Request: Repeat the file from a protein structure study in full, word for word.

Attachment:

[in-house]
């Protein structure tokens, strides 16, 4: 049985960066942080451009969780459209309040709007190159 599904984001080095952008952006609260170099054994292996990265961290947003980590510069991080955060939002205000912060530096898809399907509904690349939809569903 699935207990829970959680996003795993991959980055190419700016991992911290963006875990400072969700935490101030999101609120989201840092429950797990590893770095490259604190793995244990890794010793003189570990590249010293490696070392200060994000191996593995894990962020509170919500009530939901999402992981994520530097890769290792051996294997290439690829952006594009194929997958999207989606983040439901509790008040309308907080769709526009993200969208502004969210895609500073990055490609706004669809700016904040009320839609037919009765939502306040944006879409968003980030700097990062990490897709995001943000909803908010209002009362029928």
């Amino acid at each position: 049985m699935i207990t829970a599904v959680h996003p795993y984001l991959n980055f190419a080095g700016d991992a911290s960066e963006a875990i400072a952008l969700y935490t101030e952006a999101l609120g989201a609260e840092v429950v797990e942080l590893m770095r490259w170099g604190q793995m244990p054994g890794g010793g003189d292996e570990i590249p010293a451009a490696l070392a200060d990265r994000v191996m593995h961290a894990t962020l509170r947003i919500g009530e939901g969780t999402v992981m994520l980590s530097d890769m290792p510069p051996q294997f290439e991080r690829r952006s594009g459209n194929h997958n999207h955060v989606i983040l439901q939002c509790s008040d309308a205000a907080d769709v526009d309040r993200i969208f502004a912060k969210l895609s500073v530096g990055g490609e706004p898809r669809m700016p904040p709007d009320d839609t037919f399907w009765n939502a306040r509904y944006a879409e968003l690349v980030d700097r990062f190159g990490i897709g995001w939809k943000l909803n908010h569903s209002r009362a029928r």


[in-house]
């Protein structure tokens, strides 16, 4: 049985960066942080451009969780459209309040709007190159 599904984001080095952008952006609260170099054994292996990265961290947003980590510069991080955060939002205000912060530096898809399907509904690349939809569903 699935207990829970959680996003795993991959980055190419700016991992911290963006875990400072969700935490101030999101609120989201840092429950797990590893770095490259604190793995244990890794010793003189570990590249010293490696070392200060994000191996593995894990962020509170919500009530939901999402992981994520530097890769290792051996294997290439690829952006594009194929997958999207989606983040439901509790008040309308907080769709526009993200969208502004969210895609500073990055490609706004669809700016904040009320839609037919009765939502306040944006879409968003980030700097990062990490897709995001943000909803908010209002009362029928």
């Amino acid at each position: 049985m699935i207990t829970a599904v959680h996003p795993y984001l991959n980055f190419a080095g700016d991992a911290s960066e963006a875990i400072a952008l969700y935490t101030e952006a999101l609120g989201a609260e840092v429950v797990e942080l590893m770095r490259w170099g604190q793995m244990p054994g890794g010793g003189d292996e570990i590249p010293a451009a490696l070392a200060d990265r994000v191996m593995h961290a894990t962020l509170r947003i919500g009530e939901g969780t999402v992981m994520l980590s530097d890769m290792p510069p051996q294997f290439e991080r690829r952006s594009g459209n194929h997958n999207h955060v989606i983040l439901q939002c509790s008040d309308a205000a907080d769709v526009d309040r993200i969208f502004a912060k969210l895609s500073v530096g990055g490609e706004p898809r669809m700016p904040p709007d009320d839609t037919f399907w009765n939502a306040r509904y944006a879409e968003l690349v980030d700097r990062f190159g990490i897709g995001w939809k943000l909803n908010h569903s209002r009362a029928r």